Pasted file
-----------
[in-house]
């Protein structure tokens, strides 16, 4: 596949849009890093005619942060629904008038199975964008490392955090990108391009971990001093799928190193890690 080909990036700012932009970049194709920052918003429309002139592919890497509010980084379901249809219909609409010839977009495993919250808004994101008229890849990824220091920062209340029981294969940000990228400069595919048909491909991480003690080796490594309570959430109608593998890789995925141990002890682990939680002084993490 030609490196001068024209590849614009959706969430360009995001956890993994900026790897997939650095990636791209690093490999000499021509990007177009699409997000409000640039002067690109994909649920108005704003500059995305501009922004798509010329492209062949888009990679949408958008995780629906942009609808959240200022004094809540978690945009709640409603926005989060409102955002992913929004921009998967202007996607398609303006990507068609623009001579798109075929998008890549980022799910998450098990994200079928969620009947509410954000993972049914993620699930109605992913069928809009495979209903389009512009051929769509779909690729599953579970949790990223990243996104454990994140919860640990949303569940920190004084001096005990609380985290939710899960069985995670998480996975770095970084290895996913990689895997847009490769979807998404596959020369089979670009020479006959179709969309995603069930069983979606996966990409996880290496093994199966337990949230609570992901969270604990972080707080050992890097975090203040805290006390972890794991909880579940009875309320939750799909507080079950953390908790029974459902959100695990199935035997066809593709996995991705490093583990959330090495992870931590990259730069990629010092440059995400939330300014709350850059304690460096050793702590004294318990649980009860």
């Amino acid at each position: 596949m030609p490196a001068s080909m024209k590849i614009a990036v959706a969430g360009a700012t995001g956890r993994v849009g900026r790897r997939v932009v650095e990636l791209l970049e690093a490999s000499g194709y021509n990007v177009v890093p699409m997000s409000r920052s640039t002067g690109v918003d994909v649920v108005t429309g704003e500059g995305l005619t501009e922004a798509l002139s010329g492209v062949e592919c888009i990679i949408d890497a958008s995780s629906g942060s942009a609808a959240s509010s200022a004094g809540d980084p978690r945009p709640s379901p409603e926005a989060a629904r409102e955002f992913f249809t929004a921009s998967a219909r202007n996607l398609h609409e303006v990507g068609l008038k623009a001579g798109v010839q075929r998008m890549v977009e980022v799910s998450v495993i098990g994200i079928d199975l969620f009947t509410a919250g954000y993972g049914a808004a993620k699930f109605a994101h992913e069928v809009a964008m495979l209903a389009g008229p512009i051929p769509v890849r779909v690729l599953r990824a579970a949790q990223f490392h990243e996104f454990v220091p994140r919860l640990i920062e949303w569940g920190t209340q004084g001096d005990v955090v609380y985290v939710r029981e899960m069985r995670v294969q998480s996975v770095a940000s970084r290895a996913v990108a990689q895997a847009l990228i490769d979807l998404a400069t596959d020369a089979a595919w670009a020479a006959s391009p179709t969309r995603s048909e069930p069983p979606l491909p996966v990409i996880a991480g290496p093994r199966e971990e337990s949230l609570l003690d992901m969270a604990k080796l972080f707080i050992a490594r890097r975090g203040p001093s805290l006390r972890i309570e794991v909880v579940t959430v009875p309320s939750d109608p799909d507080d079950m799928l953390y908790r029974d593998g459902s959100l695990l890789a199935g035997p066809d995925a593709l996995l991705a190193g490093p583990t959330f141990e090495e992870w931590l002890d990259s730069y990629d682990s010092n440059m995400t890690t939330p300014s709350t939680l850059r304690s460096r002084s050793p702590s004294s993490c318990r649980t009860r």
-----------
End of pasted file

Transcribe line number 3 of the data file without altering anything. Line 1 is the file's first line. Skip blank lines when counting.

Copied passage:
């Amino acid at each position: 596949m030609p490196a001068s080909m024209k590849i614009a990036v959706a969430g360009a700012t995001g956890r993994v849009g900026r790897r997939v932009v650095e990636l791209l970049e690093a490999s000499g194709y021509n990007v177009v890093p699409m997000s409000r920052s640039t002067g690109v918003d994909v649920v108005t429309g704003e500059g995305l005619t501009e922004a798509l002139s010329g492209v062949e592919c888009i990679i949408d890497a958008s995780s629906g942060s942009a609808a959240s509010s200022a004094g809540d980084p978690r945009p709640s379901p409603e926005a989060a629904r409102e955002f992913f249809t929004a921009s998967a219909r202007n996607l398609h609409e303006v990507g068609l008038k623009a001579g798109v010839q075929r998008m890549v977009e980022v799910s998450v495993i098990g994200i079928d199975l969620f009947t509410a919250g954000y993972g049914a808004a993620k699930f109605a994101h992913e069928v809009a964008m495979l209903a389009g008229p512009i051929p769509v890849r779909v690729l599953r990824a579970a949790q990223f490392h990243e996104f454990v220091p994140r919860l640990i920062e949303w569940g920190t209340q004084g001096d005990v955090v609380y985290v939710r029981e899960m069985r995670v294969q998480s996975v770095a940000s970084r290895a996913v990108a990689q895997a847009l990228i490769d979807l998404a400069t596959d020369a089979a595919w670009a020479a006959s391009p179709t969309r995603s048909e069930p069983p979606l491909p996966v990409i996880a991480g290496p093994r199966e971990e337990s949230l609570l003690d992901m969270a604990k080796l972080f707080i050992a490594r890097r975090g203040p001093s805290l006390r972890i309570e794991v909880v579940t959430v009875p309320s939750d109608p799909d507080d079950m799928l953390y908790r029974d593998g459902s959100l695990l890789a199935g035997p066809d995925a593709l996995l991705a190193g490093p583990t959330f141990e090495e992870w931590l002890d990259s730069y990629d682990s010092n440059m995400t890690t939330p300014s709350t939680l850059r304690s460096r002084s050793p702590s004294s993490c318990r649980t009860r």